Then there were all the normal ways, like mortgages, and a few not so normal ways, like allowing broker-dealers to pledge 100% of their client's portfolios as collateral for overnight repos to fund leverage. (Lehman - Britain was one, hedge funds clients are now suing to get their portfolios back)
But here is a story about how it works in the USofA in present times.
Posted by: Cedric Regula at February 3, 2010 08:22 PM
That is a doosy of an article... and what follows is a different vein, or at least seemingly when CBs were on the up and up;
"...The problem is that over short periods the link between the money supply and inflation is fickle, because the demand for money moves unpredictably. The Bank of England's early days provide a good example. Uncertainty over exactly when ships laden with valuable commodities would arrive in London could cause unexpected shifts in the demand for money and credit. The uncertainty was caused by many factors, notably changes in the direction and the speed of the wind as ships came up the river Thames. The bank's Court Room therefore had a weather vane (still there today) to provide a surprisingly accurate prediction of shifts in the demand for money. Sadly, no such gauge exists today. Financial liberalisation and innovation have also distorted measures of money, making monetary targeting—all the rage in the early 1980s—unworkable..."
Posted by: Rob at February 4, 2010 10:02 AM
haha. I wasn't aware of that one and didn't even know you could do it with a weather vane.
But, when The Economist is right, they are right.
It did get more complicated....
"The imminent round 2 of the foreign bank dollar funding crisis, or the eurodollar squeeze redux"
Posted by: Cedric Regula at February 4, 2010 10:49 AM
Despite all the centralized decision-making shenanigans in China, copper is still trading at over US$3/lb after the nastiest recession in the post-war period. Stunning.
Oil stockpiling had decreased significantly since early 2009. Forward capacity is up, well above 5-year averages. But benchmark prices remain stuck above US$70/barrel.
I suppose monetary policy is attempting to drive down the value of the US dollar to help boost US exports. This policy will come at the sacrifice of considerable American wealth. But in the best sleazy tradition of the Neo-classical-Keynesian synthesis policy approach, most Americans are not supposed to notice in drop in wealth.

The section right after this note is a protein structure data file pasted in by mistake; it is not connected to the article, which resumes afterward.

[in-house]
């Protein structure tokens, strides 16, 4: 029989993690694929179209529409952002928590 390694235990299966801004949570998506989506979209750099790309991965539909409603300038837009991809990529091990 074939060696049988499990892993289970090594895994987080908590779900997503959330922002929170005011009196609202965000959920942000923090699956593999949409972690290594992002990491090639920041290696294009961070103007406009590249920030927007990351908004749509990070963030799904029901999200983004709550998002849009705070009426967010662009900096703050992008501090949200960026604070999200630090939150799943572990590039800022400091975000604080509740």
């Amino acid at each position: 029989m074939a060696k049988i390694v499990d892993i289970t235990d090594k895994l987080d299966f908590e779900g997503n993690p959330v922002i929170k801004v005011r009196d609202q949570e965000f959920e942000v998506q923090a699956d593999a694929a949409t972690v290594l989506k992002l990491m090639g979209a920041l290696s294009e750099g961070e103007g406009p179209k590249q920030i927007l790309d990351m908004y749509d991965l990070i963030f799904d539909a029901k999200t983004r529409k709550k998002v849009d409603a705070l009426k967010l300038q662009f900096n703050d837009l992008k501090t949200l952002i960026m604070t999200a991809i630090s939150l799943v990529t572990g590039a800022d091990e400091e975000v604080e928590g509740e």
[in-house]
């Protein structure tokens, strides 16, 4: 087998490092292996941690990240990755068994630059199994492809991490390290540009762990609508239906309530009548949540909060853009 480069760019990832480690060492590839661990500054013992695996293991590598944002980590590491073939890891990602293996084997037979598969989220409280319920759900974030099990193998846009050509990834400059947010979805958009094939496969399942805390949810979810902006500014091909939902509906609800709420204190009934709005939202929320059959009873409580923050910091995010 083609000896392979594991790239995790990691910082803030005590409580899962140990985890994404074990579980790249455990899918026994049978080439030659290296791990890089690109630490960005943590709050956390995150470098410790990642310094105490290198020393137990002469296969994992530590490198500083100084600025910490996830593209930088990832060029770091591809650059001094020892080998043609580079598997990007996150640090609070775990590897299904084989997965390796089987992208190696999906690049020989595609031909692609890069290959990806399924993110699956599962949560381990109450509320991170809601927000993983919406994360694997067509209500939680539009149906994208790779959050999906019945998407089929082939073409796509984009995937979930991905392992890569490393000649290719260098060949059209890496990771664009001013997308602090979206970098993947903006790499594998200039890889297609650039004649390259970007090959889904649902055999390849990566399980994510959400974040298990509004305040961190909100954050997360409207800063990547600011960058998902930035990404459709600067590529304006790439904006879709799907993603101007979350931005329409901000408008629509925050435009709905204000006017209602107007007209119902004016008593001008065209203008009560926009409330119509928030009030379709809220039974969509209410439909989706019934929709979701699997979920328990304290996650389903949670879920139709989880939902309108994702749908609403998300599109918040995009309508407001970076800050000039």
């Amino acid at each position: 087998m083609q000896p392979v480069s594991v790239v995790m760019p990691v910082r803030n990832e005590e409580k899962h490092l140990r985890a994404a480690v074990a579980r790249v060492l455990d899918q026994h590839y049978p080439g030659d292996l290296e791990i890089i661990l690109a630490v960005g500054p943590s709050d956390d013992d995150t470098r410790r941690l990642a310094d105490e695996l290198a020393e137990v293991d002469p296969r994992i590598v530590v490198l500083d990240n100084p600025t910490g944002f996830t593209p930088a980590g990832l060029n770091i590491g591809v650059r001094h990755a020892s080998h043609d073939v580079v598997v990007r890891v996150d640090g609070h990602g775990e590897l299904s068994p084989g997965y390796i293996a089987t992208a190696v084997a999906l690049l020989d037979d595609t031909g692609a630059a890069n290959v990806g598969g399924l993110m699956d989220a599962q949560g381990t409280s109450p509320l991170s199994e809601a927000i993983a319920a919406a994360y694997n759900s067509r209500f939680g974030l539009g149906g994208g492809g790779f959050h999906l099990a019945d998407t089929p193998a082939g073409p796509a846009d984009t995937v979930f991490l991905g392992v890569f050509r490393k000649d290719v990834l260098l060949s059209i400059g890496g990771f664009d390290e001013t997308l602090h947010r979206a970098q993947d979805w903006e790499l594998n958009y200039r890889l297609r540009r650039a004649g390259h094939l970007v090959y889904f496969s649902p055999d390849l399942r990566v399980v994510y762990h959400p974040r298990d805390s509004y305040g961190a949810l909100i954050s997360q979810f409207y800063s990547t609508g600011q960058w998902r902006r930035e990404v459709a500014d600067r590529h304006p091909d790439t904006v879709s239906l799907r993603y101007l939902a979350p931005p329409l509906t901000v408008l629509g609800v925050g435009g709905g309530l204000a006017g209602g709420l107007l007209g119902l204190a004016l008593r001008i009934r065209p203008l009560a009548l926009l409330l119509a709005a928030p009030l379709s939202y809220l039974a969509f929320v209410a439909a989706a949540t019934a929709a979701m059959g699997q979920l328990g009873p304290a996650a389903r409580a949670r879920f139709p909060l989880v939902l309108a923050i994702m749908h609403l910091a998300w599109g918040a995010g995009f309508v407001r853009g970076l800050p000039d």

Inflation-targeting is supposed to incorporate a policy of full central bank transparency. It is not at all clear to me that the Bernanke fed is being fully forthcoming with the American people.
Posted by: GNP at February 5, 2010 08:41 AM
What an interesting link the latest zerohedge article proved to be; I gambled that the $ would surge back in Nov, contrarian like. What interests me is that my premise was somewhat wrong? (another flight to safety not a "we aint got no $ to lend"?). Better to be lucky than smart?
Posted by: Rob at February 5, 2010 03:32 PM
I went to cash in November, on the combination of the first sign of reversal of the dollar index, combined with COT data indicating everyone short dollars, along with all the talk on CNBC of the "short dollar and go long _____(insert anything)" trade. I was all in foreign bonds.
One thing I got surprised by in the last crisis driven credit crunch is that a lot of short term lending is done in dollars world wide, and when lenders don't want to continue doing it(this is called de-leveraging), borrowers have to scramble for dollars to pay off revolving loans that stopped revolving. This is why Bernanke did the big currency swaps so other CBs could provide exchange for their local dollar demand.
I didn't understand that fully, and couldn't figure out why the epicenter of the financial crisis had a rising currency. After leaving a few bucks on table, I finally figured it out (or read someone who understood it) and bailed.
So really you weren't far off,"we aint got no $ to lend" is really a subset of "flight to safety".
Posted by: Cedric Regula at February 5, 2010 06:20 PM